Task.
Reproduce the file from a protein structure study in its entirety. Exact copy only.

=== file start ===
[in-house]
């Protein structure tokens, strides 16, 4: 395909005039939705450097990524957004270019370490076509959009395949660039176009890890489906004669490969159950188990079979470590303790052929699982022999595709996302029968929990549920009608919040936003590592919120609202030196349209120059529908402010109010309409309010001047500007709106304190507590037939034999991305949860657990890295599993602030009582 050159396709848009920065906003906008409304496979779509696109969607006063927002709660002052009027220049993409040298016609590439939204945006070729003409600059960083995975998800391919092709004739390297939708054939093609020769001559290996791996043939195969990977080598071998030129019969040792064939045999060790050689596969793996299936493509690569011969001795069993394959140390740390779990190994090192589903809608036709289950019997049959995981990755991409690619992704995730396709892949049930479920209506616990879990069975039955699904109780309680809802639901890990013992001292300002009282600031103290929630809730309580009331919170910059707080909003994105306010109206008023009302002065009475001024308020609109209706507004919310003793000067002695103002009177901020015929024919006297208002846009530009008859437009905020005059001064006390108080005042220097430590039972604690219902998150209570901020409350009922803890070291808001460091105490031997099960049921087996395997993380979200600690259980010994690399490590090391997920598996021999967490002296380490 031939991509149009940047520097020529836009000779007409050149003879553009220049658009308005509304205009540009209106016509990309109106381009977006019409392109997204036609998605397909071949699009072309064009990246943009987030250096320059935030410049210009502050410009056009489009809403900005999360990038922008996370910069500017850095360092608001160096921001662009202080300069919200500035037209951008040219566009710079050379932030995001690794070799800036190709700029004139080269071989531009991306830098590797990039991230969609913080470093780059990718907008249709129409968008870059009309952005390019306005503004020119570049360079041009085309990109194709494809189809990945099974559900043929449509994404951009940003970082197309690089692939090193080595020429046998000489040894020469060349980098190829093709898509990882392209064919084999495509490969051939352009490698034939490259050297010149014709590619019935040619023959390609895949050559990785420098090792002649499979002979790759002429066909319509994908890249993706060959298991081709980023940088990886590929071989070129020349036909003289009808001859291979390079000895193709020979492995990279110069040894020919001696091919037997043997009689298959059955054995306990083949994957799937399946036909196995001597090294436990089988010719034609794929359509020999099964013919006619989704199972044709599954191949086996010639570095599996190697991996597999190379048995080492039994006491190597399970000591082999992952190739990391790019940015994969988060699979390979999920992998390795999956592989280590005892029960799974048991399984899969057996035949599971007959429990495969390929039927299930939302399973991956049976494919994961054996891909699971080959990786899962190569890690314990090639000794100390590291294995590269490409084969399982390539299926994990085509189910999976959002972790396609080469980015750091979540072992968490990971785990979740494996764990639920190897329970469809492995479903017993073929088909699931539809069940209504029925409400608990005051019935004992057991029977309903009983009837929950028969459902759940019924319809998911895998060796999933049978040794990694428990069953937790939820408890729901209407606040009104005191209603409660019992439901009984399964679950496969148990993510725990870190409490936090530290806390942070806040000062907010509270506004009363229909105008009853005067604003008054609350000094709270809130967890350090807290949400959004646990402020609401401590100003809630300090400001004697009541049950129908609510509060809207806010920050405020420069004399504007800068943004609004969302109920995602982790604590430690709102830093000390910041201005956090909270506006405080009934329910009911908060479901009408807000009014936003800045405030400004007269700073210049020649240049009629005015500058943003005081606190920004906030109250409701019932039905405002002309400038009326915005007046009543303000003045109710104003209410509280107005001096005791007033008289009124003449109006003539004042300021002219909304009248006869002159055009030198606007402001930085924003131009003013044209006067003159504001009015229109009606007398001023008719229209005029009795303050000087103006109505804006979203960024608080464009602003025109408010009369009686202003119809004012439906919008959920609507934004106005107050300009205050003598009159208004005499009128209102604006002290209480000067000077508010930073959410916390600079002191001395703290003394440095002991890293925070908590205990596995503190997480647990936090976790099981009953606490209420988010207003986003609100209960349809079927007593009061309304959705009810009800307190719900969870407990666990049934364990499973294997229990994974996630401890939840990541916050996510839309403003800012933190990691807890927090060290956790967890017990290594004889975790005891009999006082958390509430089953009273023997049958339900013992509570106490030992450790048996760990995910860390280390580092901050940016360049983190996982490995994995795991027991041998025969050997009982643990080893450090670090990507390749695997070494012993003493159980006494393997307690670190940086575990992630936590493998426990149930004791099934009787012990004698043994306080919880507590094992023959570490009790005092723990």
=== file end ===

[in-house]
């Protein structure tokens, strides 16, 4: 395909005039939705450097990524957004270019370490076509959009395949660039176009890890489906004669490969159950188990079979470590303790052929699982022999595709996302029968929990549920009608919040936003590592919120609202030196349209120059529908402010109010309409309010001047500007709106304190507590037939034999991305949860657990890295599993602030009582 050159396709848009920065906003906008409304496979779509696109969607006063927002709660002052009027220049993409040298016609590439939204945006070729003409600059960083995975998800391919092709004739390297939708054939093609020769001559290996791996043939195969990977080598071998030129019969040792064939045999060790050689596969793996299936493509690569011969001795069993394959140390740390779990190994090192589903809608036709289950019997049959995981990755991409690619992704995730396709892949049930479920209506616990879990069975039955699904109780309680809802639901890990013992001292300002009282600031103290929630809730309580009331919170910059707080909003994105306010109206008023009302002065009475001024308020609109209706507004919310003793000067002695103002009177901020015929024919006297208002846009530009008859437009905020005059001064006390108080005042220097430590039972604690219902998150209570901020409350009922803890070291808001460091105490031997099960049921087996395997993380979200600690259980010994690399490590090391997920598996021999967490002296380490 031939991509149009940047520097020529836009000779007409050149003879553009220049658009308005509304205009540009209106016509990309109106381009977006019409392109997204036609998605397909071949699009072309064009990246943009987030250096320059935030410049210009502050410009056009489009809403900005999360990038922008996370910069500017850095360092608001160096921001662009202080300069919200500035037209951008040219566009710079050379932030995001690794070799800036190709700029004139080269071989531009991306830098590797990039991230969609913080470093780059990718907008249709129409968008870059009309952005390019306005503004020119570049360079041009085309990109194709494809189809990945099974559900043929449509994404951009940003970082197309690089692939090193080595020429046998000489040894020469060349980098190829093709898509990882392209064919084999495509490969051939352009490698034939490259050297010149014709590619019935040619023959390609895949050559990785420098090792002649499979002979790759002429066909319509994908890249993706060959298991081709980023940088990886590929071989070129020349036909003289009808001859291979390079000895193709020979492995990279110069040894020919001696091919037997043997009689298959059955054995306990083949994957799937399946036909196995001597090294436990089988010719034609794929359509020999099964013919006619989704199972044709599954191949086996010639570095599996190697991996597999190379048995080492039994006491190597399970000591082999992952190739990391790019940015994969988060699979390979999920992998390795999956592989280590005892029960799974048991399984899969057996035949599971007959429990495969390929039927299930939302399973991956049976494919994961054996891909699971080959990786899962190569890690314990090639000794100390590291294995590269490409084969399982390539299926994990085509189910999976959002972790396609080469980015750091979540072992968490990971785990979740494996764990639920190897329970469809492995479903017993073929088909699931539809069940209504029925409400608990005051019935004992057991029977309903009983009837929950028969459902759940019924319809998911895998060796999933049978040794990694428990069953937790939820408890729901209407606040009104005191209603409660019992439901009984399964679950496969148990993510725990870190409490936090530290806390942070806040000062907010509270506004009363229909105008009853005067604003008054609350000094709270809130967890350090807290949400959004646990402020609401401590100003809630300090400001004697009541049950129908609510509060809207806010920050405020420069004399504007800068943004609004969302109920995602982790604590430690709102830093000390910041201005956090909270506006405080009934329910009911908060479901009408807000009014936003800045405030400004007269700073210049020649240049009629005015500058943003005081606190920004906030109250409701019932039905405002002309400038009326915005007046009543303000003045109710104003209410509280107005001096005791007033008289009124003449109006003539004042300021002219909304009248006869002159055009030198606007402001930085924003131009003013044209006067003159504001009015229109009606007398001023008719229209005029009795303050000087103006109505804006979203960024608080464009602003025109408010009369009686202003119809004012439906919008959920609507934004106005107050300009205050003598009159208004005499009128209102604006002290209480000067000077508010930073959410916390600079002191001395703290003394440095002991890293925070908590205990596995503190997480647990936090976790099981009953606490209420988010207003986003609100209960349809079927007593009061309304959705009810009800307190719900969870407990666990049934364990499973294997229990994974996630401890939840990541916050996510839309403003800012933190990691807890927090060290956790967890017990290594004889975790005891009999006082958390509430089953009273023997049958339900013992509570106490030992450790048996760990995910860390280390580092901050940016360049983190996982490995994995795991027991041998025969050997009982643990080893450090670090990507390749695997070494012993003493159980006494393997307690670190940086575990992630936590493998426990149930004791099934009787012990004698043994306080919880507590094992023959570490009790005092723990």